• You need to take your cat to a vet. Most likely, she has impacted anal glands, which can be very painful.

  2. Please help. My 8 yr old male cat, which already had allergies (already tried grain free foods-he will not touch it), could be in danger. Here’s what happened and I need to detox my cat. I was exposed to black mold + 3 others at work. I did not even think about cross contamination from the patient home into my home by airborne spores on my scrubs & especially shoes. I’ve been in a fight for my own life w/ sudden asthma. Recently, I’ve noticed a change in his respiratory pattern such as 4-5 fast breath’s then returning to normal, dyspnea & like snoring sound when he’s sleeping until I wake him then back to normal. I KNOW that something is not right & it’s got something to do w/mold spores. Working on lung transplant floor and cardiac floor’s, I can detect little subtle changes that can turn dangerous. Thanks to ISEAI, I now know his symptoms are too close to mine and how it happened. I’ve got activated coconut charcoal in liquid form for me. I tried wrapping him like a burrito in a blanket to give him tiny amt of charcoal – 0.3 cc/4 cc purified water after searching for answer’s and finding many sites that says it is okay. I could not even wrap him up because he’s very muscular. I’ve never had a cat I wasn’t able to even wrap. Please help! I have to detox him from the mycotoxins. He’s got separation anxiety when I just walk out the door and *always has to be touching me*-that is exactly how it affected him. So I need to know how to detox his 14 lb little body and how to get him eating grain free food to starve the mold out.

    • Please work with a veterinarian, ideally one who is trained in holistic modalities, to help you develop a plan to detox your cat.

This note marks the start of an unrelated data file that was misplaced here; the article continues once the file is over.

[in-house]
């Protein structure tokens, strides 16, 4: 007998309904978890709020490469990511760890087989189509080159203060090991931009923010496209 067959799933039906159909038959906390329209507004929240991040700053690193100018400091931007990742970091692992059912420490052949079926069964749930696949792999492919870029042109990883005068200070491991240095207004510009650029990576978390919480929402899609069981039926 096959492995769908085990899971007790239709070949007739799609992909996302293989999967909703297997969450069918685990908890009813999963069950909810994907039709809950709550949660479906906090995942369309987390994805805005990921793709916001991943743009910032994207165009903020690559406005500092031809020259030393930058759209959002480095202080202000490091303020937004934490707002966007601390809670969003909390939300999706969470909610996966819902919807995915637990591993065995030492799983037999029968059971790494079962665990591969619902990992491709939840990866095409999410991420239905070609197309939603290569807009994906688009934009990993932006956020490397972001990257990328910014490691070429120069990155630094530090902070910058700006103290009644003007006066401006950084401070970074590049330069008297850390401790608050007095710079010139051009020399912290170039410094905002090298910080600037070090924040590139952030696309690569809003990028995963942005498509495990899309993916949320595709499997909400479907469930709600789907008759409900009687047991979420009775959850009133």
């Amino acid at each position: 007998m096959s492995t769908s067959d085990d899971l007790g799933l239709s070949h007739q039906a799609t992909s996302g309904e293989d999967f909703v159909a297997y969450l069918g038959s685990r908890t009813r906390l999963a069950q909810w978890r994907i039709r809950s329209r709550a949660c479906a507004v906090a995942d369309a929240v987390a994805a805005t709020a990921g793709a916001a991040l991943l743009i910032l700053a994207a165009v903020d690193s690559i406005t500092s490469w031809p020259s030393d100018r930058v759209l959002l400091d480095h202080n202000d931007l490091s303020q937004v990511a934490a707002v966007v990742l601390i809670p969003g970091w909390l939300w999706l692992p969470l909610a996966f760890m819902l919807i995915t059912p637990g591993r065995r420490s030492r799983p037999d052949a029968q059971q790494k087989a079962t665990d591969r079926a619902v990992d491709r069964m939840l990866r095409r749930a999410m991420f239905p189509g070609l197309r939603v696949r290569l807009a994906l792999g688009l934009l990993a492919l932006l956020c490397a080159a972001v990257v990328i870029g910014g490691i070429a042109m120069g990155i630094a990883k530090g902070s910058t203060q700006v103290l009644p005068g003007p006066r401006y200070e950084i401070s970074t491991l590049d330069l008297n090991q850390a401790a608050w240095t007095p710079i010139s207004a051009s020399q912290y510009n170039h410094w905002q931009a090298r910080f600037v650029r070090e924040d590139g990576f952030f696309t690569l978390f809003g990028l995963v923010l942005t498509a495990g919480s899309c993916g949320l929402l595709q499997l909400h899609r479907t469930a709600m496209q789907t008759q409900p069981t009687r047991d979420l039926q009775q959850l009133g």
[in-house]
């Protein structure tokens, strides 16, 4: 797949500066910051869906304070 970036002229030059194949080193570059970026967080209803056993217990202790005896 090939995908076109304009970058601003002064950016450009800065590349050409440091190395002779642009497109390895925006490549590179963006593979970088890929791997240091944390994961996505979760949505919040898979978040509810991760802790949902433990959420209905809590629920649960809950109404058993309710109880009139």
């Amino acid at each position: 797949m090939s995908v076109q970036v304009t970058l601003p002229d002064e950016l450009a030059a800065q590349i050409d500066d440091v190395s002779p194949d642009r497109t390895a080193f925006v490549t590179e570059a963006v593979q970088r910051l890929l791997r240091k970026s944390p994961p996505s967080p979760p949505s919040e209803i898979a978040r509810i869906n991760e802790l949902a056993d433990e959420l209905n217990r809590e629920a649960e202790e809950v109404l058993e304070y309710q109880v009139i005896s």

For transitioning him to a grain-free diet, these two articles may help: and

    • Try dr reckeweg R76 remedy. My little cat has some breathing or asthma problems. When this occurs I give her 5 drops of that remedy in water twice per day for a few days and the problem is cured.

  3. I did not know essential oils are toxic to cats, I have sinc removed them. Is there anything else I can do? His diet is good weruva wet and dry food. He is 11 and I noticed he had dirreah.

    • Weruva is a great brand. I would eliminate the dry food altogether. If he has diarrhea for more than 24-48 hours, I’d take him to your vet. You can also add a good probiotic to his wet food – it’s a good general immune system booster, and it may help with the diarrhea.

  4. Something I do for all my pets and myself is add some chlorella powder (organic, broken cell wall) to their food. Chlorella binds heavy metals and helps remove them from the body.

    My 16 lb. cat gets 1/8 tsp mixed with his meal morning and evening. Start with less and work up, though, if this interests you.

    And, of course, I avoid all the “no’s” mentioned in Ingrid’s great post today. Thank you, Ingrid.

  5. Ingrid, years ago when my Kublai developed the autoimmune condition that eventually led to his death I consulted with a homeopathic vet and a naturopathic vet. Each of them gave me recommendations, some of which I still use to this day, but also recommended I gently detox my household from foods containing among other things ethoxyquin, a pesticide still used as a preservative, and the effects of corn added to food, which helped give Cookie her distinctive shape and ruined her teeth. Under their instruction I added herbals to their food for over a year while I experimented with raw and home-cooked diets and a variety of more appropriate diets. I lost Kublai but gained the knowledge he gave me about food, and I’ve always avoided chemicals in my home and garden, but I know all of it added years to their lives, most of them living to 18 and beyond with no health issues.